The Federal Court of Australia has today ordered Westpac Banking Corporation to pay a penalty of $9.15 million in respect of 22 contraventions of section 961K of the Corporations Act (the Act), and to pay ASIC’s costs of the proceeding.
The court case relates to poor financial advice provided by a former Westpac financial planner, Mr Sudhir Sinha, in breach of the best interests duty and related obligations under the Act. Westpac is directly liable for these breaches, which attracts a significant civil penalty, because the law imposes a specific liability on licensees for the breaches of their financial advisers.
The decision comes as a result of civil penalty proceedings brought by ASIC against Westpac in June 2018 (18-175MR). ASIC’s investigation revealed internal Westpac reviews, including an internal bank investigation in 2010, had raised concerns about Mr Sinha’s compliance history yet he continued to receive several ‘high achievement’ ratings from Westpac. It was not until 2014 that Mr Sinha was dismissed by Westpac and March 2015 that Westpac reported Mr Sinha’s conduct to ASIC.
The trial took place before Justice Wigney in April 2019, during which Westpac admitted that, as Mr Sinha’s responsible licensee, it had contravened the Corporations Act. The exact number of contraventions and penalty that should be imposed were contested by ASIC and Westpac.
In its decision, the Court found Mr Sinha failed to act in the best interests of his clients, provided inappropriate financial advice, and failed to prioritise the interests of his clients, in four sample client files identified by ASIC. Westpac is directly responsible for the breaches of the best interests obligations by Mr Sinha under section 961K of the Act.
‘Westpac, as Mr Sinha’s responsible licensee, failed to properly monitor and supervise Mr Sinha for a period of time. This meant his customers were not provided with advice in their best interests. ASIC brought this case as a result of Westpac’s suspected contraventions of the law and failures to observe its duties. The court has found that Westpac contravened the law in this regard’ ASIC Deputy Chair Daniel Crennan QC said.
In the judgment, Justice Wigney observed:
‘The relationship between Westpac and Mr Sinha was structured so that Mr Sinha was able to share in the commissions and fees earned or derived when, as a result of his advice or recommendations, clients signed-up for financial products in which Westpac or associated companies had an interest. As will be seen, that rather cosy arrangement turned out to be fruitful for both Mr Sinha and Westpac, but not always for their clients.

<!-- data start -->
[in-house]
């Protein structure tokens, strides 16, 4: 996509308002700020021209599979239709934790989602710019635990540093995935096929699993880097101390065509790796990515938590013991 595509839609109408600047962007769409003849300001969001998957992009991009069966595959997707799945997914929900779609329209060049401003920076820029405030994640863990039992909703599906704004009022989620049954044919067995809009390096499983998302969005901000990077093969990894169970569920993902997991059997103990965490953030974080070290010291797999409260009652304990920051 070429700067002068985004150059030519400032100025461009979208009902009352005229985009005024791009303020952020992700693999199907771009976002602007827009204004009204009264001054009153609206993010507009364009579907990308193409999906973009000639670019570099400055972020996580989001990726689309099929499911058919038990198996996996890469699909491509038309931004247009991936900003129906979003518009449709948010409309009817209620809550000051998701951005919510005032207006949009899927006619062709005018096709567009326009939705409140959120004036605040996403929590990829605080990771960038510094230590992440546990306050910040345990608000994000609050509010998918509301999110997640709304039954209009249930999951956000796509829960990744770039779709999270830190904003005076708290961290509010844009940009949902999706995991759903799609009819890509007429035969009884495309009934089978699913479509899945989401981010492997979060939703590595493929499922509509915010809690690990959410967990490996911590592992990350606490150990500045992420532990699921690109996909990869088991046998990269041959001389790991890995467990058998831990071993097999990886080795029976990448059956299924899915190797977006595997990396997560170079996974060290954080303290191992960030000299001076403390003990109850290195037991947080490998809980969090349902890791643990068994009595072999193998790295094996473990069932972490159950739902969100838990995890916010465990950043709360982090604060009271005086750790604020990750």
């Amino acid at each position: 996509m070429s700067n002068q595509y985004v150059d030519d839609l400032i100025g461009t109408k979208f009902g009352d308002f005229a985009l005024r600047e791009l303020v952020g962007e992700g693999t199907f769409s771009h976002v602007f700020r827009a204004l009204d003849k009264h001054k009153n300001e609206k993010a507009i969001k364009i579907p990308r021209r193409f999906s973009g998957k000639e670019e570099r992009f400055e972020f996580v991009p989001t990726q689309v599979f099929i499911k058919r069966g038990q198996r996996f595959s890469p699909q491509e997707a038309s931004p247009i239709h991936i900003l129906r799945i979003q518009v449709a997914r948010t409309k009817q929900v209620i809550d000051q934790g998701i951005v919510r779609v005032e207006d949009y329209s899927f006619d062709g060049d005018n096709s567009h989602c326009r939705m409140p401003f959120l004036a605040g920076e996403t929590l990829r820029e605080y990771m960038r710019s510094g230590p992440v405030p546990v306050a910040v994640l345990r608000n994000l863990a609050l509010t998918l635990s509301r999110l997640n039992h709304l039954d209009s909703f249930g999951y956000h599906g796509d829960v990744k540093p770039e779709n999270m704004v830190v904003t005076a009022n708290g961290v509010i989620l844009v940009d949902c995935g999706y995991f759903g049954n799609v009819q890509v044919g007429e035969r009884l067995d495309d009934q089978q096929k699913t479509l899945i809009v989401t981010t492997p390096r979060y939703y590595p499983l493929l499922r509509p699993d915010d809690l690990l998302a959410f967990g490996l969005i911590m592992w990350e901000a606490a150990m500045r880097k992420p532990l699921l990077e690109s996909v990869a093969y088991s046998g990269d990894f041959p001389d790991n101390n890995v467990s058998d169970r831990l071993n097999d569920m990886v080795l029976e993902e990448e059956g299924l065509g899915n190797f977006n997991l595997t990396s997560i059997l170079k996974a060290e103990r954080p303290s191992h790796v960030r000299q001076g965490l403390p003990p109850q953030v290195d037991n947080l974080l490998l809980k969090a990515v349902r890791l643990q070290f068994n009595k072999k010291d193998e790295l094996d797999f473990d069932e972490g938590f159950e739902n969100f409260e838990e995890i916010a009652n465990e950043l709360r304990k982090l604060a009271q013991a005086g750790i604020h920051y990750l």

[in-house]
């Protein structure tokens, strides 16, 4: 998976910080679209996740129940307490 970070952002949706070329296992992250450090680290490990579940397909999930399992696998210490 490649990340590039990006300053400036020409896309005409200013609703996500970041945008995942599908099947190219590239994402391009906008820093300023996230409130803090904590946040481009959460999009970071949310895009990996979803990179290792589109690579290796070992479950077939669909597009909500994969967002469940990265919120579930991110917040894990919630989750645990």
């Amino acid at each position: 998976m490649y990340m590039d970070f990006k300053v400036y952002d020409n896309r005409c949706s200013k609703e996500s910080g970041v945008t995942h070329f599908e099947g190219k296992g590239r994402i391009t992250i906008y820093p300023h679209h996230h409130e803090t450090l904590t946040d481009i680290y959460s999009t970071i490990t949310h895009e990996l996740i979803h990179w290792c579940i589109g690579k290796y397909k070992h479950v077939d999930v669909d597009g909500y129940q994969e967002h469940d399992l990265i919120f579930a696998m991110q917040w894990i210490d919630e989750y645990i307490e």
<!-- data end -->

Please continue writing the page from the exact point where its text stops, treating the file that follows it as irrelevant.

Unfortunately for four couples, it was subsequently discovered that the recommendations that Mr Sinha made, and the circumstances in which he made them, were deficient and defective, both as a matter of process and in substance. That should not have been a complete surprise to Westpac because Mr Sinha’s less than satisfactory conduct as a financial adviser had previously come to the attention of certain senior officers of Westpac as a result of various internal compliance reviews, audits or investigations.’
His Honour further found that Westpac ought reasonably to have known, from 1 July 2013, that there was a significant risk that Mr Sinha would not comply with the best interests obligations and that it failed to do all things necessary to ensure that the financial services covered by its licence are provided efficiently, honestly and fairly, and to comply with financial services laws. In doing so Westpac also contravened sections 912A(1)(a) and (c) of the Act.
Justice Wigney noted:
‘Westpac also stood to gain from Mr Sinha’s actions. That perhaps explains why Mr Sinha was permitted to continue as Westpac’s representative and partner despite the serious compliance breaches which were exposed by the 2010 investigation. It is tolerably clear that, at least prior to the commencement of the FoFA reforms, some officers or employees at Westpac were either unable or unwilling to terminate the services of a representative who achieved high achievement ratings and was plainly proficient and successful at promoting the financial products of Westpac and its associates. It may readily be inferred that Westpac’s compliance systems and practices were less than rigorously applied, at least in Mr Sinha’s case.’
In June 2017, ASIC banned Mr Sudhir Sinha from providing financial services for five years (17-178MR).
The penalty handed down by the Court was determined under the previous penalty regime where the maximum penalty for each contravention was $1 million. Penalties have increased after legislation was introduced in March 2019 and will apply to contraventions that have occurred after March 2019. Civil penalties have significantly increased, now to be capped at $525 million (19-032MR).
ASIC’s action against Westpac falls within ASIC’s Wealth Management Major Financial Institutions Portfolio. The Portfolio focuses on the financial services conduct of Australia’s largest financial institutions (NAB, Westpac, CBA, ANZ, Macquarie and AMP) with respect to credit and retail lending, financial advice, fees for no service, superannuation trustees, insurance, unfair contract terms and other licensee obligations, and other conduct arising from the Financial Services Royal Commission.